a. The hand washing sink being inaccessible due to the brining, barrels that were blocking the pathway to the sink. This makes it difficult for employees to access the sink to wash and sanitize their soiled hands or gloves. This violates 21 CFR 123.11 (b)(4).
b. A fly observed in the processing area due to an unscreened entrance door and opening at the base of the double door leading to the outside, measuring at least 1/4 of an inch. The bottom of the double door also had a larger opening at least four inches long and two inches high, providing a potential entryway for pests. This violates 21 CFR 123.11(b)(8).
3. You must maintain sanitation control records that, at a minimum, document monitoring and corrections set out in 21 CFR 123.11(b), to comply with 21 CFR 123.11(c). However, your firm did not maintain sanitation monitoring records for safety of the water that comes into contact with the food or food contact surfaces; condition and cleanliness of food contact surfaces; prevention of cross-contamination from insanitary objects to food, food packaging material, and other contact surfaces; maintenance of hand washing, hand sanitizing, and toilet facilities; protection of food, food packaging material, and food contact surfaces from adulteration with lubricants, fuel, pesticides, cleaning compounds, sanitizing agents, condensate, and other chemical, physical, and biological contaminants; proper labeling, storage, and use of toxic compounds; control of employee health conditions that could result in microbiological contamination; and exclusion of pests from the food plant, required for the processing of seasoned dry anchovies.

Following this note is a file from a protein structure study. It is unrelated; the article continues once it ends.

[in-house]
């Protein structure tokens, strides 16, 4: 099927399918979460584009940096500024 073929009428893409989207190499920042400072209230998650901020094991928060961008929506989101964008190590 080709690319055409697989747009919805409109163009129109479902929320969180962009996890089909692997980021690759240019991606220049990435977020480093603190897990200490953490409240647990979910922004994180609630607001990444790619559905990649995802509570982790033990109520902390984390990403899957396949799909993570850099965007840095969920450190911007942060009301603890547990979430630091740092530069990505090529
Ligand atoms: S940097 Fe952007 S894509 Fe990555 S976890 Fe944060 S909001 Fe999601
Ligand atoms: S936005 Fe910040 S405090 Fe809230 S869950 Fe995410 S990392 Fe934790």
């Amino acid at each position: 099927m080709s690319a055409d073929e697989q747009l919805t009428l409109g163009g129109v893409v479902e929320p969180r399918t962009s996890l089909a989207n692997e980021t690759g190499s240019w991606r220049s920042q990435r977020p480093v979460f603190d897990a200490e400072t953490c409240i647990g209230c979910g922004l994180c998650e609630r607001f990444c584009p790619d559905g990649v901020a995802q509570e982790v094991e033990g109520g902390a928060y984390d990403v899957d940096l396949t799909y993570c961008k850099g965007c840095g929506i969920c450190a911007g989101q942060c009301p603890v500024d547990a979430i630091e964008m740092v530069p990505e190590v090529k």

We may take further action if you do not promptly correct these violations. For instance, we may take further action to seize your product(s) and/or enjoin your firm from operating.
You should respond in writing within fifteen (15) working days from your receipt of this letter. Your response should outline the specific things you are doing to correct these violations. You should include in your response documentation such as HACCP and verification records, or other useful information that would assist us in evaluating your corrections. If you cannot complete all corrections before you respond, you should explain the reason for your delay and state when you will correct any remaining violations.
This letter may not list all the violations at your facility. You are responsible for ensuring that your processing plant operates in compliance with the Act, the seafood HACCP regulation (21 CFR Part 123), and the Current Good Manufacturing Practice regulation (21 CFR Part 110). You also have a responsibility to use procedures to prevent further violations of the Act,and all applicable regulations.
Please send your written reply to the Food and Drug Administration, Attention: Michael J. Donovan, Compliance Officer, 22201 23d Drive SE, Bothell, WA 98021-4421. If you have any questions regarding this letter, please contact Mr. Donovan at (425) 483-4906.
Charles M. Breen
Copy of FDA 483
cc: WSDA, with disclosure statement